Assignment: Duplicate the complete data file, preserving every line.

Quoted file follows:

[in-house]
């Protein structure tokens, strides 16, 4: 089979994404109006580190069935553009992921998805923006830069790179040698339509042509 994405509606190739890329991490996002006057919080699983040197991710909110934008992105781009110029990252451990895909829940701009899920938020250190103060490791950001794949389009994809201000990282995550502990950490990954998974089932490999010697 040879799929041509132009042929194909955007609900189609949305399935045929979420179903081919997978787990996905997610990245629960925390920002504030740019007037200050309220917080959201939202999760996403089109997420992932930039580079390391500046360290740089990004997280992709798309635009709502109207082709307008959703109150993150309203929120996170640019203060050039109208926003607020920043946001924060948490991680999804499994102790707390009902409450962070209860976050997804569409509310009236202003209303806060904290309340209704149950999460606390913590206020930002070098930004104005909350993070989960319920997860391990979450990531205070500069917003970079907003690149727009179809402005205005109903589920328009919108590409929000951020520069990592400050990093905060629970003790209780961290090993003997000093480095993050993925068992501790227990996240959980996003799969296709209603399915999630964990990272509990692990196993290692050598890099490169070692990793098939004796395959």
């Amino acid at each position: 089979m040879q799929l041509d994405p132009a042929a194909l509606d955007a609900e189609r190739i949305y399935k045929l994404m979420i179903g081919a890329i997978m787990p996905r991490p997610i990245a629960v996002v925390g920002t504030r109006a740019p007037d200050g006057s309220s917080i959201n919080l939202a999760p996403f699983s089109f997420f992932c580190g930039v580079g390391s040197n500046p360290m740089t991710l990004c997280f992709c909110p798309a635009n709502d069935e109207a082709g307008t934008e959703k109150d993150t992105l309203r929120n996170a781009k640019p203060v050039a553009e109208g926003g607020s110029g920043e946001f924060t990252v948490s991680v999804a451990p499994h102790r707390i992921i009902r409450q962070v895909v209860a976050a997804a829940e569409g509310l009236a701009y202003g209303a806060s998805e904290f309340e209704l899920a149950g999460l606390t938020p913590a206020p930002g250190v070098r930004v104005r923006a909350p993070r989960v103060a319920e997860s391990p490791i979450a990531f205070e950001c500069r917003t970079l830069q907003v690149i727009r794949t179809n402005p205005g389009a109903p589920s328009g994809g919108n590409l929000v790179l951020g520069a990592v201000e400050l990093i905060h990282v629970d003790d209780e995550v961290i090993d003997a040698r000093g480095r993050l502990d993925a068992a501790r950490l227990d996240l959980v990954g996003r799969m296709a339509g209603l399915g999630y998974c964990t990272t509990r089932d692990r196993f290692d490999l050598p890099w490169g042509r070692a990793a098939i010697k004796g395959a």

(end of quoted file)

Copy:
[in-house]
């Protein structure tokens, strides 16, 4: 089979994404109006580190069935553009992921998805923006830069790179040698339509042509 994405509606190739890329991490996002006057919080699983040197991710909110934008992105781009110029990252451990895909829940701009899920938020250190103060490791950001794949389009994809201000990282995550502990950490990954998974089932490999010697 040879799929041509132009042929194909955007609900189609949305399935045929979420179903081919997978787990996905997610990245629960925390920002504030740019007037200050309220917080959201939202999760996403089109997420992932930039580079390391500046360290740089990004997280992709798309635009709502109207082709307008959703109150993150309203929120996170640019203060050039109208926003607020920043946001924060948490991680999804499994102790707390009902409450962070209860976050997804569409509310009236202003209303806060904290309340209704149950999460606390913590206020930002070098930004104005909350993070989960319920997860391990979450990531205070500069917003970079907003690149727009179809402005205005109903589920328009919108590409929000951020520069990592400050990093905060629970003790209780961290090993003997000093480095993050993925068992501790227990996240959980996003799969296709209603399915999630964990990272509990692990196993290692050598890099490169070692990793098939004796395959």
């Amino acid at each position: 089979m040879q799929l041509d994405p132009a042929a194909l509606d955007a609900e189609r190739i949305y399935k045929l994404m979420i179903g081919a890329i997978m787990p996905r991490p997610i990245a629960v996002v925390g920002t504030r109006a740019p007037d200050g006057s309220s917080i959201n919080l939202a999760p996403f699983s089109f997420f992932c580190g930039v580079g390391s040197n500046p360290m740089t991710l990004c997280f992709c909110p798309a635009n709502d069935e109207a082709g307008t934008e959703k109150d993150t992105l309203r929120n996170a781009k640019p203060v050039a553009e109208g926003g607020s110029g920043e946001f924060t990252v948490s991680v999804a451990p499994h102790r707390i992921i009902r409450q962070v895909v209860a976050a997804a829940e569409g509310l009236a701009y202003g209303a806060s998805e904290f309340e209704l899920a149950g999460l606390t938020p913590a206020p930002g250190v070098r930004v104005r923006a909350p993070r989960v103060a319920e997860s391990p490791i979450a990531f205070e950001c500069r917003t970079l830069q907003v690149i727009r794949t179809n402005p205005g389009a109903p589920s328009g994809g919108n590409l929000v790179l951020g520069a990592v201000e400050l990093i905060h990282v629970d003790d209780e995550v961290i090993d003997a040698r000093g480095r993050l502990d993925a068992a501790r950490l227990d996240l959980v990954g996003r799969m296709a339509g209603l399915g999630y998974c964990t990272t509990r089932d692990r196993f290692d490999l050598p890099w490169g042509r070692a990793a098939i010697k004796g395959a």